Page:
LEGISLATIVE HISTORY: 2011-12: S.1124 - Referred to Health 2010: S.7460 - Referred to Health

FISCAL IMPLICATIONS: None.

EFFECTIVE DATE: This act shall take effect on the one hundred eightieth day after it shall become law, and shall expire and be deemed repealed three years after such date.


Text

STATE OF NEW YORK ________________________________________________________________________ 3094--A 2013-2014 Regular Sessions IN SENATE January 30, 2013 ___________
Introduced by Sens. PARKER, DILAN, SAMPSON -- read twice and ordered printed, and when printed to be committed to the Committee on Health -- recommitted to the Committee on Health in accordance with Senate Rule 6, sec. 8 -- reported favorably from said committee and committed to the Committee on Finance -- committee discharged, bill amended, ordered reprinted as amended and recommitted to said committee AN ACT to establish a pilot program related to making the gluten content of food available at certain state owned, operated, or leased cafete- rias; and providing for the repeal of such provisions upon expiration thereof THE PEOPLE OF THE STATE OF NEW YORK, REPRESENTED IN SENATE AND ASSEM- BLY, DO ENACT AS FOLLOWS: Section 1. Notwithstanding any other provision of law to the contrary, the commissioner of the office of general services shall identify four state owned buildings, facilities, or complexes where food and beverages are offered for sale to the general public or government employees in a cafeteria setting which are operated or leased by the state, for inclu- sion in a gluten content pilot program. One state owned building, facil- ity, or complex for such pilot program shall be located in each of the following cities: Albany, Buffalo, Syracuse, and New York City. The commissioner shall ensure that the cafeterias contained within the iden- tified buildings, facilities, or complexes have an employee available during the hours of operation that can accurately identify upon request whether a food or beverage item offered is gluten-free. For the purposes of this section, the term "gluten-free" shall include food or beverage that is consistent with the Food and Drug Administration's final rule to define the term "gluten-free" for voluntary use in the labeling of food. S 2. This act shall take effect on the one hundred eightieth day after it shall have become a law, and shall expire and be deemed repealed three years after such date.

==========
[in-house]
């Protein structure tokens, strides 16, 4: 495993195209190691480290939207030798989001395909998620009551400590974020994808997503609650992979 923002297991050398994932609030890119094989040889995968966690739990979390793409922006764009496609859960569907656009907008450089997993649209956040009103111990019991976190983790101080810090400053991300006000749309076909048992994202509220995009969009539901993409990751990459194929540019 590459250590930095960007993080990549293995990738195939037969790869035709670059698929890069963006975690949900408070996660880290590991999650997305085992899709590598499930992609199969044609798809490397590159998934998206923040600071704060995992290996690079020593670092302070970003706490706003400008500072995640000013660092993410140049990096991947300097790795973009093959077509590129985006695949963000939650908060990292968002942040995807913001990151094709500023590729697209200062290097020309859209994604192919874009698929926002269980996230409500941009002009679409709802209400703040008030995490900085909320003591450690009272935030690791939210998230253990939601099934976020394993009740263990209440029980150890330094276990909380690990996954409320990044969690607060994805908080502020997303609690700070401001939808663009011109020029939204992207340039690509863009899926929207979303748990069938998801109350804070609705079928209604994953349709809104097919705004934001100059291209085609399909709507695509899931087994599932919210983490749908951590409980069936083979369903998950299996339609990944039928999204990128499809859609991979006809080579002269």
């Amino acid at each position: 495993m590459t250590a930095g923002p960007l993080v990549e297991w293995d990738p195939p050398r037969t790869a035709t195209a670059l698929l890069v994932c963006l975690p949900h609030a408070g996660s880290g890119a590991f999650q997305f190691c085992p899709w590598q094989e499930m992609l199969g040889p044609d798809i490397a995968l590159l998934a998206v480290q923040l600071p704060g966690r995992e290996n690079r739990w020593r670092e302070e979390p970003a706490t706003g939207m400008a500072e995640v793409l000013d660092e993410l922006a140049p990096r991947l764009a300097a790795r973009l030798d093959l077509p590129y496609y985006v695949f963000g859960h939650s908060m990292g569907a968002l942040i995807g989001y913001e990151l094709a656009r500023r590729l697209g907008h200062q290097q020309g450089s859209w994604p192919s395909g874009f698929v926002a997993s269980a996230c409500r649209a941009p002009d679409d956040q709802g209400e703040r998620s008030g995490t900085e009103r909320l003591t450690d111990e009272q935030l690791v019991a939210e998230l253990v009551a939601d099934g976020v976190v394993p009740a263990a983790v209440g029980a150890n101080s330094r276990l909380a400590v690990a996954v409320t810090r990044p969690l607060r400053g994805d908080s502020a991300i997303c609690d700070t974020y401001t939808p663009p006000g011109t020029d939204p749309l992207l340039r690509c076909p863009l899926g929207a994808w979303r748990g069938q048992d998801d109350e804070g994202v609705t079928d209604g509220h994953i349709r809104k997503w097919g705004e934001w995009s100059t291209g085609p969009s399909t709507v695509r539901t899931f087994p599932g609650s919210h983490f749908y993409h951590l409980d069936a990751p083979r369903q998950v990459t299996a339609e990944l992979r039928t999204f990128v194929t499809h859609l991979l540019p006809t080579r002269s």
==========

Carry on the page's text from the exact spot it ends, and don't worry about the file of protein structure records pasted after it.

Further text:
Comments

Open Legislation comments facilitate discussion of New York State legislation. All comments are subject to moderation. Comments deemed off-topic, commercial, campaign-related, self-promotional; or that contain profanity or hate speech; or that link to sites outside of the nysenate.gov domain are not permitted, and will not be published. Comment moderation is generally performed Monday through Friday.

By contributing or voting you agree to the Terms of Participation and verify you are over 13.

Discuss!

blog comments powered by Disqus